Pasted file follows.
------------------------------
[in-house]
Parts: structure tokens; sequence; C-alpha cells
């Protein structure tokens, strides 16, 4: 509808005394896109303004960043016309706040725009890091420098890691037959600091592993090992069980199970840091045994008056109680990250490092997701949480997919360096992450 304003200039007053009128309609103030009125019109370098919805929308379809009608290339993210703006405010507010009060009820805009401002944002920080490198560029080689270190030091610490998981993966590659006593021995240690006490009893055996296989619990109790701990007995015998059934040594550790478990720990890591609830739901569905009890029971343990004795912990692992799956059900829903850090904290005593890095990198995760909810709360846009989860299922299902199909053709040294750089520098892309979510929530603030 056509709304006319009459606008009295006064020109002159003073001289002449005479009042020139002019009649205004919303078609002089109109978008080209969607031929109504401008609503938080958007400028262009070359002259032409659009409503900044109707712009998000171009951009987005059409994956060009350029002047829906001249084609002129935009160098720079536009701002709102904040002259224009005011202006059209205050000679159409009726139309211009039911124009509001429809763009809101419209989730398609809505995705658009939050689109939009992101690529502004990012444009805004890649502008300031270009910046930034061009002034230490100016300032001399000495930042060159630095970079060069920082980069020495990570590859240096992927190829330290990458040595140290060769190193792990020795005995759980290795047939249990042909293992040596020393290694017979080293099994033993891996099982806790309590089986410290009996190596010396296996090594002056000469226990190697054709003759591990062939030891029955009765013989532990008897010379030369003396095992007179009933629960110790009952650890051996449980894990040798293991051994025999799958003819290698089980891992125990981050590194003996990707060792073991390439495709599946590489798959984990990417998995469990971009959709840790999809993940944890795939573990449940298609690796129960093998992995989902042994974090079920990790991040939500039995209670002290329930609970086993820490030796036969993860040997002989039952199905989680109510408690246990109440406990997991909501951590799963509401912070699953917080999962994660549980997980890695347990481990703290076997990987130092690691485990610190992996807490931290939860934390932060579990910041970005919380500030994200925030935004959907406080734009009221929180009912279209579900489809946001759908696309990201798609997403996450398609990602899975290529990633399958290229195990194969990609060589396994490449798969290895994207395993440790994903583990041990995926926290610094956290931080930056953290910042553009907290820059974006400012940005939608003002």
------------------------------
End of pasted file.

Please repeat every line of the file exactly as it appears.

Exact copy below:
[in-house]
Parts: structure tokens; sequence; C-alpha cells
């Protein structure tokens, strides 16, 4: 509808005394896109303004960043016309706040725009890091420098890691037959600091592993090992069980199970840091045994008056109680990250490092997701949480997919360096992450 304003200039007053009128309609103030009125019109370098919805929308379809009608290339993210703006405010507010009060009820805009401002944002920080490198560029080689270190030091610490998981993966590659006593021995240690006490009893055996296989619990109790701990007995015998059934040594550790478990720990890591609830739901569905009890029971343990004795912990692992799956059900829903850090904290005593890095990198995760909810709360846009989860299922299902199909053709040294750089520098892309979510929530603030 056509709304006319009459606008009295006064020109002159003073001289002449005479009042020139002019009649205004919303078609002089109109978008080209969607031929109504401008609503938080958007400028262009070359002259032409659009409503900044109707712009998000171009951009987005059409994956060009350029002047829906001249084609002129935009160098720079536009701002709102904040002259224009005011202006059209205050000679159409009726139309211009039911124009509001429809763009809101419209989730398609809505995705658009939050689109939009992101690529502004990012444009805004890649502008300031270009910046930034061009002034230490100016300032001399000495930042060159630095970079060069920082980069020495990570590859240096992927190829330290990458040595140290060769190193792990020795005995759980290795047939249990042909293992040596020393290694017979080293099994033993891996099982806790309590089986410290009996190596010396296996090594002056000469226990190697054709003759591990062939030891029955009765013989532990008897010379030369003396095992007179009933629960110790009952650890051996449980894990040798293991051994025999799958003819290698089980891992125990981050590194003996990707060792073991390439495709599946590489798959984990990417998995469990971009959709840790999809993940944890795939573990449940298609690796129960093998992995989902042994974090079920990790991040939500039995209670002290329930609970086993820490030796036969993860040997002989039952199905989680109510408690246990109440406990997991909501951590799963509401912070699953917080999962994660549980997980890695347990481990703290076997990987130092690691485990610190992996807490931290939860934390932060579990910041970005919380500030994200925030935004959907406080734009009221929180009912279209579900489809946001759908696309990201798609997403996450398609990602899975290529990633399958290229195990194969990609060589396994490449798969290895994207395993440790994903583990041990995926926290610094956290931080930056953290910042553009907290820059974006400012940005939608003002």